Post Covid Lock-down for the Oxford(shire) Rental market
22 Jul 2020
Of course there are many more possibilities than just three, but based on what has happened so far, and the information that we already have about the end of Furlough support, it appears that the flow of rent is not going to be quite so strong.
Given the statistical realities about who has been hit hardest by the restrictions on business activity, the young, gig economy, hospitality workers etc and the predictions of widespread redundancies following the wind-down of the Furlough Scheme, we would be foolish to ignore that this profile group is a significant proportion of those renting privately.
Let us look at what has happened to date, and try and extrapolate over the next few months. According to Payprop, a company that collects rents for hundreds of agencies across the United Kingdom, there was an increase in the number of tenants in arrears from 9.1% in January to 15.6% in May, and during the same period, arrears increase from an average of 105% of a month’s rent to 126%. Across our offices in Oxford Thame and Buckingham, a small number (less than 4%) of tenants were able to negotiate rent reductions for a defined period on the understanding that they would make good any debt accrued before the determination of the agreement. Discounting these individually negotiated agreements, arrears have certainly not increased in line with the National picture.
So what does the next six months look like?
Scenario 1. With the Universities still proposing that most courses will include some “small group” tutorials and learning opportunities, and the research for post-graduates relatively undisrupted, most student HMOs will be occupied next academic year. The government will recognise that the mechanism for assessing housing benefit is broken and will allow claims for full market rent for those made redundant post furlough. This will prevent the already backlogged court system from reaching an impossible level of eviction proceedings, and the inevitable rise in homelessness. Rents will continue to flow, and Lenders and Landlords will not be faced with impossible decisions about repossession and disposal of property assets.
Scenario 2. Large numbers of undergraduates will defer for a year, and many courses will only be able to offer remote learning. This would likely result in many students deciding to “stay at home” and seek release from their contractual obligations for their university accommodation. Landlords will then be faced with the prospect of 12 months without income, and the complex negotiations to maintain the ability to service their loans and still offer some comfort to their absent tenants. Significant numbers of unemployed people are not able to cover their rent with benefits and build unmanageable debt, giving landlords little choice but to issues Section 8 notices or accept the current VOA assessments of weekly rents for Oxfordshire (below)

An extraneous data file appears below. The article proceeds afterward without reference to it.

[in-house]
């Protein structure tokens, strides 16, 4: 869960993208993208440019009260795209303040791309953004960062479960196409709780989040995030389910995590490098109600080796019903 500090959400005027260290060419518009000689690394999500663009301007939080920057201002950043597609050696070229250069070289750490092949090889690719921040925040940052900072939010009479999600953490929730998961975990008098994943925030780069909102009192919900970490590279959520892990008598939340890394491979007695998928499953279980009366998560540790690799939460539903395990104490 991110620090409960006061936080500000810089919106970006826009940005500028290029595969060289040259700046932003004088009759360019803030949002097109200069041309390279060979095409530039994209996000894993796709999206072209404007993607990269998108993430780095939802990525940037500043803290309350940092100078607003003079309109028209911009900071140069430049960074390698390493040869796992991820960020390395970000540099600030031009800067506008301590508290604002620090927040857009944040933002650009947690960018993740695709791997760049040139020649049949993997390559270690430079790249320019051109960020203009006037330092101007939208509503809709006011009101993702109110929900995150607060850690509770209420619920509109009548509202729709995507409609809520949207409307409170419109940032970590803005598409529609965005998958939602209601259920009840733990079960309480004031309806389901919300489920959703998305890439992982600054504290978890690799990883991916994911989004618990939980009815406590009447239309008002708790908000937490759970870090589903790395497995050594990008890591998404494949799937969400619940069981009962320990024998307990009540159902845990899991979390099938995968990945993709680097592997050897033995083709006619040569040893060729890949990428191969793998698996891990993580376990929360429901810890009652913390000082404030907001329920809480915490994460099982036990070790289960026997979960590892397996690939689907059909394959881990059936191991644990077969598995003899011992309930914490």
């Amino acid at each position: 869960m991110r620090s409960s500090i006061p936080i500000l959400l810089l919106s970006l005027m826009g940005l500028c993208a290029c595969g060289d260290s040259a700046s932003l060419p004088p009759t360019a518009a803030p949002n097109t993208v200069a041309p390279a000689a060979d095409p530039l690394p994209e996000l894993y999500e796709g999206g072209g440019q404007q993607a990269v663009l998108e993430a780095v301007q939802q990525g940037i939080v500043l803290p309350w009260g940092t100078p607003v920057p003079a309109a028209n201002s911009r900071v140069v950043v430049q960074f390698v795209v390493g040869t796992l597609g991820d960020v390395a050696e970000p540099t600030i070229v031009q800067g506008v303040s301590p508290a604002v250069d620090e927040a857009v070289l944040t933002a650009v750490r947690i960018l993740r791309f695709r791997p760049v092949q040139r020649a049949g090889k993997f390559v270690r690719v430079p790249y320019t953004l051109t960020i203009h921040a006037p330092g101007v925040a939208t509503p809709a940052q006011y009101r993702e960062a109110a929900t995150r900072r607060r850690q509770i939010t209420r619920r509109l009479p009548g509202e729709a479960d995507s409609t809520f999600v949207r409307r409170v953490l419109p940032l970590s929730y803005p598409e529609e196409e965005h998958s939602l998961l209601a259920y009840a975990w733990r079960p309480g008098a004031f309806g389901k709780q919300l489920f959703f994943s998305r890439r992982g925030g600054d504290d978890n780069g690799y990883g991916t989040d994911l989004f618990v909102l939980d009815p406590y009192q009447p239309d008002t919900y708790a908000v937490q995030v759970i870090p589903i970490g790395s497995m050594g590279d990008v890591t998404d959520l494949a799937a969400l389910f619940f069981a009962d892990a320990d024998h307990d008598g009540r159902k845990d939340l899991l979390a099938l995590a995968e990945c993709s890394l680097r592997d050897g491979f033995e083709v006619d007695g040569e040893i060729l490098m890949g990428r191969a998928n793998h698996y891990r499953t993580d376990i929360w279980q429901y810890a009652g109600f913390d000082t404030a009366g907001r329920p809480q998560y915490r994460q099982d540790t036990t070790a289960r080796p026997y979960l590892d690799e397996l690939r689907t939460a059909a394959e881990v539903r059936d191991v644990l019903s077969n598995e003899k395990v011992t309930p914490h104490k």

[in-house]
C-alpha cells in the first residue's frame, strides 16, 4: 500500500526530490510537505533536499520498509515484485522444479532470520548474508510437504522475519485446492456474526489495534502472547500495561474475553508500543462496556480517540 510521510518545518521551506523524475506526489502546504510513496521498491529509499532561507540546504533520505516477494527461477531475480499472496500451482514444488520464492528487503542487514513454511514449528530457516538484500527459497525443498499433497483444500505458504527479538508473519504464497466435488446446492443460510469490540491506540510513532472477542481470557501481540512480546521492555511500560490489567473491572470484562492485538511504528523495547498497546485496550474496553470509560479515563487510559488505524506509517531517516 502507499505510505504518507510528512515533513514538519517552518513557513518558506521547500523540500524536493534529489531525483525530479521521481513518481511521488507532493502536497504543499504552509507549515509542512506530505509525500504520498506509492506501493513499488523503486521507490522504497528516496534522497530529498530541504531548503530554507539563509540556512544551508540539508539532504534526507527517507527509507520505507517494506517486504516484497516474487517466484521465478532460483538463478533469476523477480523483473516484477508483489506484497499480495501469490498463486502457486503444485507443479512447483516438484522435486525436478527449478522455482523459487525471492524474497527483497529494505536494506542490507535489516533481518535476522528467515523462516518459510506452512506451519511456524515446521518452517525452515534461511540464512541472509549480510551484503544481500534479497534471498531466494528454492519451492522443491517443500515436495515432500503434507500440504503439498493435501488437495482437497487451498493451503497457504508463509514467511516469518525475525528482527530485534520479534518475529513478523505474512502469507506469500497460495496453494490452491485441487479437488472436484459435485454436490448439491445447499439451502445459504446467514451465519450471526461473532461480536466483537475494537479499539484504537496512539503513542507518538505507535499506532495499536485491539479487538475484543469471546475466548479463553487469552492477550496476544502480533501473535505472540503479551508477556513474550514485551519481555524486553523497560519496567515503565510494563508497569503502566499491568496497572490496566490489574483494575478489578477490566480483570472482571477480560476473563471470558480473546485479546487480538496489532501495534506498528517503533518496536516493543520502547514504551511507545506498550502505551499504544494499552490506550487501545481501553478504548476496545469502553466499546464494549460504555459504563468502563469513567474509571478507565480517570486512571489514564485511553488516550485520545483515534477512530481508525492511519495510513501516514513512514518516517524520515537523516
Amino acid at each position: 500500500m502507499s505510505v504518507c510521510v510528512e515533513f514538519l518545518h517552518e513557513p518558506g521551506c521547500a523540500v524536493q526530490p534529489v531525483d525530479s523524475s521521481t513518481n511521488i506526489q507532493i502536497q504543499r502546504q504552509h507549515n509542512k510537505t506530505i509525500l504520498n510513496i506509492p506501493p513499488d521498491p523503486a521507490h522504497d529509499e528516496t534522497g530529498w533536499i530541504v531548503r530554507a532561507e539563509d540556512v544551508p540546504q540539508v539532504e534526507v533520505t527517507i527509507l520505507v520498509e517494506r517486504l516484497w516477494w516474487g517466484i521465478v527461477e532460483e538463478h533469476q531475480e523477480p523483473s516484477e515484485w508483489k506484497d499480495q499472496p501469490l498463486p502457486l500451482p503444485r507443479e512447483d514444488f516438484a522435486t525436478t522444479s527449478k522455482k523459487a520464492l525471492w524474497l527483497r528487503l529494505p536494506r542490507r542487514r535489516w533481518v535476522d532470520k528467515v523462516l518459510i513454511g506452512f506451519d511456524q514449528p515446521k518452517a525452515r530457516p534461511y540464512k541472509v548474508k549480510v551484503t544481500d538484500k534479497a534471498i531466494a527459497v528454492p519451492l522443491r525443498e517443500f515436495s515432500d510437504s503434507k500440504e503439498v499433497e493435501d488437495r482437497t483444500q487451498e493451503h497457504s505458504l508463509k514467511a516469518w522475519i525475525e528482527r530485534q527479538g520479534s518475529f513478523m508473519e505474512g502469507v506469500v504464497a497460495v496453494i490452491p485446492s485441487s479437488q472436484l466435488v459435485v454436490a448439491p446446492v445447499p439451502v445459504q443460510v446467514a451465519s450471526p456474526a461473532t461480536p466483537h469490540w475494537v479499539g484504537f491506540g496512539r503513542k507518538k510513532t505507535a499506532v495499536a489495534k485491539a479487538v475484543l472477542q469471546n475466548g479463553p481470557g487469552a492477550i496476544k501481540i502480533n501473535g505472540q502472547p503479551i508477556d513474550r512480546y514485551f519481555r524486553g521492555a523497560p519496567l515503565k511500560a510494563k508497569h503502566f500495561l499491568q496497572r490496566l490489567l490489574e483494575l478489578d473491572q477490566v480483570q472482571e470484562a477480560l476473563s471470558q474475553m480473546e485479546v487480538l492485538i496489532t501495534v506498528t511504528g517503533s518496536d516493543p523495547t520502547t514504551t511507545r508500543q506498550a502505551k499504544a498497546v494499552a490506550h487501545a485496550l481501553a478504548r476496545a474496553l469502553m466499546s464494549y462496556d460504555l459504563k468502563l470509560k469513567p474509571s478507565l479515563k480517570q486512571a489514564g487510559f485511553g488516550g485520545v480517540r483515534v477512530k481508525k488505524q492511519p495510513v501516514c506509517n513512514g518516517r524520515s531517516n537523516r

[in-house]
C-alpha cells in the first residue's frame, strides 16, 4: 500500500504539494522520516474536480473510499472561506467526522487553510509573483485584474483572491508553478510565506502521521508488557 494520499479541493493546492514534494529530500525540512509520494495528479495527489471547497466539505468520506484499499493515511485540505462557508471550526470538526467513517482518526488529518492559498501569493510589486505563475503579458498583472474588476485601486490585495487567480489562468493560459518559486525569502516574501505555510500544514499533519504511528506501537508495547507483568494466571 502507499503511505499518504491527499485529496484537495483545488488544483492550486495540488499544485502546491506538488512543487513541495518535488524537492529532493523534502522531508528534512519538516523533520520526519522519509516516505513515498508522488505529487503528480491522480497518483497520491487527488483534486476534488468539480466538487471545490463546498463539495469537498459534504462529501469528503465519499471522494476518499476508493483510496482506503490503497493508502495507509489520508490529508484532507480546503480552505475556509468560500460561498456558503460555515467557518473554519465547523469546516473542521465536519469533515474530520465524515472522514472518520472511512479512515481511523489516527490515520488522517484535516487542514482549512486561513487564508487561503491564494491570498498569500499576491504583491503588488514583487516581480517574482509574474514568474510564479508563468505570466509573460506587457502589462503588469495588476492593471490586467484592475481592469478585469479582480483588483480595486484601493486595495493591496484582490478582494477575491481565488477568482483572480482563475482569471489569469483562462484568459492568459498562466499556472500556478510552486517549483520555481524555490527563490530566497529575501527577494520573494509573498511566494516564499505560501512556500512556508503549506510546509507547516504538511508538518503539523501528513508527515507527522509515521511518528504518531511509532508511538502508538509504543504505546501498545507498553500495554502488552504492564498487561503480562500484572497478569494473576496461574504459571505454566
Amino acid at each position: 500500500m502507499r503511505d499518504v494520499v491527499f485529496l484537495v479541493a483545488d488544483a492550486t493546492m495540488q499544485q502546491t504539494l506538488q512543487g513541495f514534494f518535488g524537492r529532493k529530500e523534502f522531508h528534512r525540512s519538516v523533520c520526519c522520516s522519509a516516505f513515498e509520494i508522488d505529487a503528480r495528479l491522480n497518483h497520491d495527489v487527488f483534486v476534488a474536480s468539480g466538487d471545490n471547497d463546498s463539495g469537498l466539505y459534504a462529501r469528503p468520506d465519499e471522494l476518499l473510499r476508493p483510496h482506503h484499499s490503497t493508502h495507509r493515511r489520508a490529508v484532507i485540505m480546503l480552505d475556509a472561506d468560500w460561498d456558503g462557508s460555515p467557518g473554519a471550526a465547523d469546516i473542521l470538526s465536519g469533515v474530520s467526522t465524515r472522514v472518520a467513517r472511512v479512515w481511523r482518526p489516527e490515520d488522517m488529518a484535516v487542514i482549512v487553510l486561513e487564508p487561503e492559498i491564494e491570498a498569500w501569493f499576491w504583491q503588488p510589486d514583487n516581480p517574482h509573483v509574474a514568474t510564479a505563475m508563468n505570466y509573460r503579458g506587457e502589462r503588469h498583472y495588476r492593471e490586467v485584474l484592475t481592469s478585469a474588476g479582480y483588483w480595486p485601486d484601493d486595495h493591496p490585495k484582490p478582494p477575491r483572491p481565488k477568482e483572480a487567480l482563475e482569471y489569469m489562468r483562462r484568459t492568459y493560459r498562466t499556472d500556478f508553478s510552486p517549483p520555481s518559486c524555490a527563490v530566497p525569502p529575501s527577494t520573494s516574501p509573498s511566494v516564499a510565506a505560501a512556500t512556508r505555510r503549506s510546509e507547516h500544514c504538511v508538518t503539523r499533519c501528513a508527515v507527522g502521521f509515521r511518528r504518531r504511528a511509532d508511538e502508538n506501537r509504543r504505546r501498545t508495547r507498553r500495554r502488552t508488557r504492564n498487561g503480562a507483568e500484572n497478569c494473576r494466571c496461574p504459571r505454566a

Scenario 3. The Student Union will lobby the government to allow students to make application to limit or terminate their contractual obligations to their executed AST’s on their HMO occupation, and their license for halls if they are not returning to University to study. The MHCLG will further extend to notice period and the ban on possession hearings in an attempt to defer mass homelessness whilst local authorities build thousands of “affordable” properties.
What will Really Happen?
Shelter, are predicting that 23% of renters may not be able to pay rent when they lose their jobs, I think that in Oxford we will be largely protected from this as so many professional people are working in the education or public sector or in bio-tech and other start-ups that have spun out of university research. Both Universities have had a significant dent to their income streams as they make millions from summer conferences and events as well as the large numbers of overseas students who come for summer short courses. Anecdotally I heard that Brookes had estimated a £13m loss due to Covid. Neither institution can afford such losses to continue, so will do everything they can to bring students back to campus and quads and offer sufficient “face-to-face” learning to ensure their full time status. There is another potential “long term” impact on the student market; if many of September ’20 first year intake defer their place, and numbers are down in both universities, that will be likely to create a hole in the number of students looking for HMO accommodation next year. We can only hope that the universities will increase their intake next year to make up the “loss” and some of those first years will need HMO accommodation?
On the positive side, there is already clear indication that the exodus from the Major Cities in our case London, is already increasing demand in the villages that are close to transport links to the city. This may see a reversal of the trend in recent years for yields in rural areas to decline while city yields increased.
Whatever happens, and whichever way the market goes, we will be tracking it, and keep you posted both via our news on the website and via our periodic newsletters to subscribers. Would like any further information or would like to share your view of the current situation, please feel free to call either David Gilson, or Mark crampton Smith on 01865 722722